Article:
The Standard & Poor’s 500 Index fell to a four-month low amid concern that China’s equities rout will hurt growth in the world’s second-largest economy, and Federal Reserve minutes indicated officials acknowledged the potential risks from overseas crises.
Raw-materials, banks and semiconductor shares were among the worst performers. Alcoa Inc. slid 5.1 percent during regular trading before reporting results. Bank of America Corp. and Citigroup Inc. sank more than 2.6 percent. Apple Inc. and Yahoo! Inc. slumped at least 2.4 percent while Intel Corp. declined 1.3 percent.
The S&P 500 fell 1.7 percent to 2,046.68 at 4 p.m. in New York, its lowest close since March 11. The Dow Jones Industrial Average lost 261.49 points, or 1.5 percent, to 17,515.42, a five-month low. The Nasdaq Composite Index declined 1.8 percent. About 7.3 billion shares traded hands on U.S. exchanges Wednesday, 14 percent above the three-month average.
“All the attention is on China and Greece right now,” said Ninh Chung, who helps manage $20 billion for corporate accounts at Silicon Valley Bank in San Francisco. “The bigger focus will be China. As we see markets decline I think there will potentially be spillover effects into other markets, just given how large the Chinese economy is.”
The New York Stock Exchange halted trading for 3 1/2 hours because of a computer malfunction, forcing traders to route orders elsewhere. The suspension, lasting from 11:32 a.m. to just after 3 p.m., dropped the largest U.S. share platform out of the network of trading systems that make up the American equity market.
Members of the Federal Open Market Committee “mentioned their uncertainty about whether Greece and its official creditors would reach an agreement and about the likely pace of economic growth abroad, particularly China and other emerging market economies,” according minutes of June 16-17 meeting.
All members but one “indicated that they would need to see more evidence that economic growth was sufficiently strong” before raising interest rates. Fed officials in June forecast they would raise rates twice this year, while lowering their outlook for subsequent increases. Since then, global markets have been shaken by the rising risk of a Greek exit from the euro and a rout in Chinese stocks.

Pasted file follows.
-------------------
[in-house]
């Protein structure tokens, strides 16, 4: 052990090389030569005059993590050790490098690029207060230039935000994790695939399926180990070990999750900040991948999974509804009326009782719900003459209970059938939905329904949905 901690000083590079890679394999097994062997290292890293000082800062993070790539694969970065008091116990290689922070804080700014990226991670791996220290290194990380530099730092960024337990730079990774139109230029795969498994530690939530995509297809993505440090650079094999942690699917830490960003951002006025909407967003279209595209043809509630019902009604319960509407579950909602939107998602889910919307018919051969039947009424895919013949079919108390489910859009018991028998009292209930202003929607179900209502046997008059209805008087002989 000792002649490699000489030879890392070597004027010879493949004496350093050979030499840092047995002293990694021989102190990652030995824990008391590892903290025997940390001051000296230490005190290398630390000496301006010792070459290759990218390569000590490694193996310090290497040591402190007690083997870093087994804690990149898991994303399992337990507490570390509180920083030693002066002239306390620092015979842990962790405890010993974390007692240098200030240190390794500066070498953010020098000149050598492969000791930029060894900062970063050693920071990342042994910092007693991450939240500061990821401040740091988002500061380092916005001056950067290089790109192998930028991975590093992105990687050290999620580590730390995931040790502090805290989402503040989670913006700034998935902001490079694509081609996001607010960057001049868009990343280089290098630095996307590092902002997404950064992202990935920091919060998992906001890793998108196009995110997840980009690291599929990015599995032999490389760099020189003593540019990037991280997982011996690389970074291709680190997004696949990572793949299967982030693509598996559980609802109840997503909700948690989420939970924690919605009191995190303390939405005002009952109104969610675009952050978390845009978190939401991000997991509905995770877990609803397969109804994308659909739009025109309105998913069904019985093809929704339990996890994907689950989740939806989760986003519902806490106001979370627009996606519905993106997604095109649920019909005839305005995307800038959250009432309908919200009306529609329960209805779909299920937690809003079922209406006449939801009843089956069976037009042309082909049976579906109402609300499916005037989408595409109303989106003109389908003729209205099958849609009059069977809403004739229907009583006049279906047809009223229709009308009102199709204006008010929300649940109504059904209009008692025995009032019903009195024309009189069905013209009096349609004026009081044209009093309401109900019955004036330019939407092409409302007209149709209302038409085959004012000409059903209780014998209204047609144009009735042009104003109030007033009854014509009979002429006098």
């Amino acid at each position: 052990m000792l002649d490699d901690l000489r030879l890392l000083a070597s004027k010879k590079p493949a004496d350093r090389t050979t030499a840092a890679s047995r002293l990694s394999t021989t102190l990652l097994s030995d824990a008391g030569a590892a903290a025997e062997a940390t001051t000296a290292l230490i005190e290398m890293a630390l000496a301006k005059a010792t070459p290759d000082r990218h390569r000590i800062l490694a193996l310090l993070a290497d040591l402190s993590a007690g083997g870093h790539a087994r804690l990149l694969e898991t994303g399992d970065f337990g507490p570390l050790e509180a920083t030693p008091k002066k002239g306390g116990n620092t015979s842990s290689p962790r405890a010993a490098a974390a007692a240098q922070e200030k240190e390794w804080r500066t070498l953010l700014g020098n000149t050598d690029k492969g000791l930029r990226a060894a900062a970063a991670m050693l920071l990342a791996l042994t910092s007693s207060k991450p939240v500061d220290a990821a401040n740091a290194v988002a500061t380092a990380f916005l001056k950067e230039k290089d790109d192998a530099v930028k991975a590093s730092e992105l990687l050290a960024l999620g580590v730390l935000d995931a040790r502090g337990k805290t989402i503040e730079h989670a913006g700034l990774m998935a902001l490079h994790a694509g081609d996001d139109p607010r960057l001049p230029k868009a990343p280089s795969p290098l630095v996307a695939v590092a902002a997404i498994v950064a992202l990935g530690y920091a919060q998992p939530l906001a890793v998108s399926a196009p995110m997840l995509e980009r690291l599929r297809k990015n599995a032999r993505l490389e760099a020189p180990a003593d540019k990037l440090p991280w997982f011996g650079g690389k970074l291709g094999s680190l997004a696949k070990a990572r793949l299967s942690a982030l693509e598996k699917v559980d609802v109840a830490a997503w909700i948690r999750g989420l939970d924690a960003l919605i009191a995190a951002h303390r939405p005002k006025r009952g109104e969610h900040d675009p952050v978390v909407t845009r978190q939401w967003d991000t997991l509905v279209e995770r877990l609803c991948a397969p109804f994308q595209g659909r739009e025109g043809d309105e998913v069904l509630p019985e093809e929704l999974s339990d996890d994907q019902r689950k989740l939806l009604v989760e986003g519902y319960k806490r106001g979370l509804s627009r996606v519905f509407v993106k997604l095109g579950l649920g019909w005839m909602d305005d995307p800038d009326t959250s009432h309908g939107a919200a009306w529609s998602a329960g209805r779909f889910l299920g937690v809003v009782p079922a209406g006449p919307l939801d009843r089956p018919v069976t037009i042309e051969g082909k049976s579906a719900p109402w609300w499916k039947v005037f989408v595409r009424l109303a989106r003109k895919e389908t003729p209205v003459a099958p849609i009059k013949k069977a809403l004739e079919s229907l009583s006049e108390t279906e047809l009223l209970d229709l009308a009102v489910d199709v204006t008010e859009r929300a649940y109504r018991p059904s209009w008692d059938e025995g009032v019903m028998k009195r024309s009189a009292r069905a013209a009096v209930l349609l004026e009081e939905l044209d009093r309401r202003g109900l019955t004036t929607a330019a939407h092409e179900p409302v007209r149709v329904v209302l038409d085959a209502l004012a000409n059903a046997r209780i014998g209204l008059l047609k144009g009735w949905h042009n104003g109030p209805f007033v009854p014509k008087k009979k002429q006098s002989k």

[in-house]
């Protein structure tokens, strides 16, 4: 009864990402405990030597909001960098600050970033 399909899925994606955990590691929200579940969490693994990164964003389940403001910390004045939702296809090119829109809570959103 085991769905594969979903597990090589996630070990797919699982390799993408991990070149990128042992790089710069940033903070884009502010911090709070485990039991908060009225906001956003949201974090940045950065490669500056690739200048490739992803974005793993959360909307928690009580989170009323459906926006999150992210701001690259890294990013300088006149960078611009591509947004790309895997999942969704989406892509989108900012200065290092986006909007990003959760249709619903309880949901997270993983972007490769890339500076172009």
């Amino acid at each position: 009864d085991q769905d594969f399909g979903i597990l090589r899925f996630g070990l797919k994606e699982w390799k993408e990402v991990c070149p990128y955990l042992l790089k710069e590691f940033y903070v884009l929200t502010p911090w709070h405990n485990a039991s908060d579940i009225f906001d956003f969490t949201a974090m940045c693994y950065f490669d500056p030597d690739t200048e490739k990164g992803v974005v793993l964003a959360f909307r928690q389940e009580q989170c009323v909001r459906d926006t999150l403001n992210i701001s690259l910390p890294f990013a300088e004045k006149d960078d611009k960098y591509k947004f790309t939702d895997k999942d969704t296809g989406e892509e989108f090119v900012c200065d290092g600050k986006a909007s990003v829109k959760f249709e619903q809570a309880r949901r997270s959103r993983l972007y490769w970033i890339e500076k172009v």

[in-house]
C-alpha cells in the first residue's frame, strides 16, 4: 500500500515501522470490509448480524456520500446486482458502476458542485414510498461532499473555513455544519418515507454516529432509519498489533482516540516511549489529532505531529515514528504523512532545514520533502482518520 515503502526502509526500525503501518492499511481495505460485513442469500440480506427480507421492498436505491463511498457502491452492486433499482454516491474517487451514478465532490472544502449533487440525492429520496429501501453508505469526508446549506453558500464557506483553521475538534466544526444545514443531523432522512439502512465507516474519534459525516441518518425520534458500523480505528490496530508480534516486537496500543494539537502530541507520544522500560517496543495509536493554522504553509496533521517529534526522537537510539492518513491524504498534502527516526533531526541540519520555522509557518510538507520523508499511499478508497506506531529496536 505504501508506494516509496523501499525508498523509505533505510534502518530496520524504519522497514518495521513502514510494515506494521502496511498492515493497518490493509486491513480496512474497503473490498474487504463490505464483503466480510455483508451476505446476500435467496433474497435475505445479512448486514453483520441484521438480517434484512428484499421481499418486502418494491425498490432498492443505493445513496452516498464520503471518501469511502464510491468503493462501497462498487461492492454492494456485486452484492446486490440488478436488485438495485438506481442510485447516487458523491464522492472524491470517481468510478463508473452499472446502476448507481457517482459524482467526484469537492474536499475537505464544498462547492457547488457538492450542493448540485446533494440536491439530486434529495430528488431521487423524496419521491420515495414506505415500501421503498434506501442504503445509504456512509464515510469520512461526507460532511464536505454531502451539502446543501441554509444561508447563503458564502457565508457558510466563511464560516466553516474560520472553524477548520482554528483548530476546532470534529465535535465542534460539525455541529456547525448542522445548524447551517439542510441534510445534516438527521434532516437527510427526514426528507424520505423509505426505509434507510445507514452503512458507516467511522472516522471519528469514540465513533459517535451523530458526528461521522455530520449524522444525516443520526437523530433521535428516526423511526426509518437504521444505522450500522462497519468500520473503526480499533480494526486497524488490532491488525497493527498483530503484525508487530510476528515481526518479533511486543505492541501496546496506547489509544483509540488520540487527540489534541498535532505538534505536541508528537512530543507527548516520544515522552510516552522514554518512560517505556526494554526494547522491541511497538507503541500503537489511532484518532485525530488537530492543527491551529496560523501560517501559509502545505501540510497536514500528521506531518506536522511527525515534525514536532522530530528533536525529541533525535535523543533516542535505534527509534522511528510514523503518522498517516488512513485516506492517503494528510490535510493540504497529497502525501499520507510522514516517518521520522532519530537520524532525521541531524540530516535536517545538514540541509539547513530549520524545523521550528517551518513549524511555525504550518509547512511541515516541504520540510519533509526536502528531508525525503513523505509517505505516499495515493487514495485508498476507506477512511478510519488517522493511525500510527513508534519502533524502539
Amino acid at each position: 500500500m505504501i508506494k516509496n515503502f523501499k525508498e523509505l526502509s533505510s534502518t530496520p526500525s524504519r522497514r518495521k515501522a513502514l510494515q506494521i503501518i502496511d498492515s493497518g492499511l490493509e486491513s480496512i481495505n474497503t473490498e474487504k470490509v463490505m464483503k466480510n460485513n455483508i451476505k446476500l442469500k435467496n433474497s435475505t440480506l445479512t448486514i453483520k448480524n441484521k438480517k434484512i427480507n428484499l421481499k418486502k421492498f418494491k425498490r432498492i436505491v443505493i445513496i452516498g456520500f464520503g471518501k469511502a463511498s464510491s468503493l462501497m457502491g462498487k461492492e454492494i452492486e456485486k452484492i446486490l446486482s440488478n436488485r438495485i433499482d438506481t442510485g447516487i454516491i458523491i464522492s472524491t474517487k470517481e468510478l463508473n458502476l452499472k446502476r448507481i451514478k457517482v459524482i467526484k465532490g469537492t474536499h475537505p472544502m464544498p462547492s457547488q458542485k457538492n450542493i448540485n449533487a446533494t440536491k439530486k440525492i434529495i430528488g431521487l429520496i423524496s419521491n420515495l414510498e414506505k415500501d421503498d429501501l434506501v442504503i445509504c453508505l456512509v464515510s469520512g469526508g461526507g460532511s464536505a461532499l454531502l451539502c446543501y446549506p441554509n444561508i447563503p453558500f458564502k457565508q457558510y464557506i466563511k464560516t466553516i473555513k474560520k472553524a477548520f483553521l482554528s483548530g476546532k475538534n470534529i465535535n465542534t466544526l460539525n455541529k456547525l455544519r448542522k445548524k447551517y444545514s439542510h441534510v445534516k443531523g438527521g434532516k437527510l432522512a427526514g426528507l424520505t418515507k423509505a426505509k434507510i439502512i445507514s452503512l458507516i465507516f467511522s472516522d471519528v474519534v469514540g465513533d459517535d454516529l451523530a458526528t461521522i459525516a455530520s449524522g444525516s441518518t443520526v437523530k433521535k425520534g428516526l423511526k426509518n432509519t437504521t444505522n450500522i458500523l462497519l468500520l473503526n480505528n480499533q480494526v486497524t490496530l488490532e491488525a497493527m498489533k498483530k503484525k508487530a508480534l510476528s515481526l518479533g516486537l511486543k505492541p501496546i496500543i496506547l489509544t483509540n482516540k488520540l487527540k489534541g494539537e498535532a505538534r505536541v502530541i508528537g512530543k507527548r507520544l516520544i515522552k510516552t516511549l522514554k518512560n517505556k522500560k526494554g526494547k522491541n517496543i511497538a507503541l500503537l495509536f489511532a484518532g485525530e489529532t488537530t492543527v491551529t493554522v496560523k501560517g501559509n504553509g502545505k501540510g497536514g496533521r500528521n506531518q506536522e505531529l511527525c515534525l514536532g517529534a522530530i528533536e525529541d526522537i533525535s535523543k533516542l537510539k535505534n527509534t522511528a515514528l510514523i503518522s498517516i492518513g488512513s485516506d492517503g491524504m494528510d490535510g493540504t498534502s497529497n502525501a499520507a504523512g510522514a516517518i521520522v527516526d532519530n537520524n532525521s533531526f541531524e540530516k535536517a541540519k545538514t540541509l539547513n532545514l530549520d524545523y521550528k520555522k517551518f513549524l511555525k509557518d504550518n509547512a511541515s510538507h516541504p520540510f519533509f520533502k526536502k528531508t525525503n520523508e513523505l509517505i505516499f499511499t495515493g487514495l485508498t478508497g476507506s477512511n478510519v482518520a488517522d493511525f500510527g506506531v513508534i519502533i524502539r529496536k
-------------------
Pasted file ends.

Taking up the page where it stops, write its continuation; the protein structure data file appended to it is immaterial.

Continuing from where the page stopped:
China’s market plunge has raised concerns about a broader impact on global economic growth. The country has unveiled new market-boosting measures almost every night over the past 10 days as policy makers seek to maintain confidence in the nation’s leadership and prevent a crash from weighing on economic expansion.
President Xi Jinping’s government is ramping up efforts to combat the rout as policy makers seek to maintain confidence in the nation’s leadership and prevent a crash from weighing on the weakest economic expansion since 1990.
Meanwhile, Greece is working against the clock on a package of proposed reforms to convince European leaders headed by German Chancellor Angela Merkel that it can keep the euro. The country has until midnight Thursday in Brussels to present measures to reform its economy and cut spending in exchange for a new European bailout.
Greece’s financial crisis and now China’s equity market slide have diverted attention from U.S. economic data and the path of the Fed’s monetary policy. The S&P 500 is down 4 percent since its May record.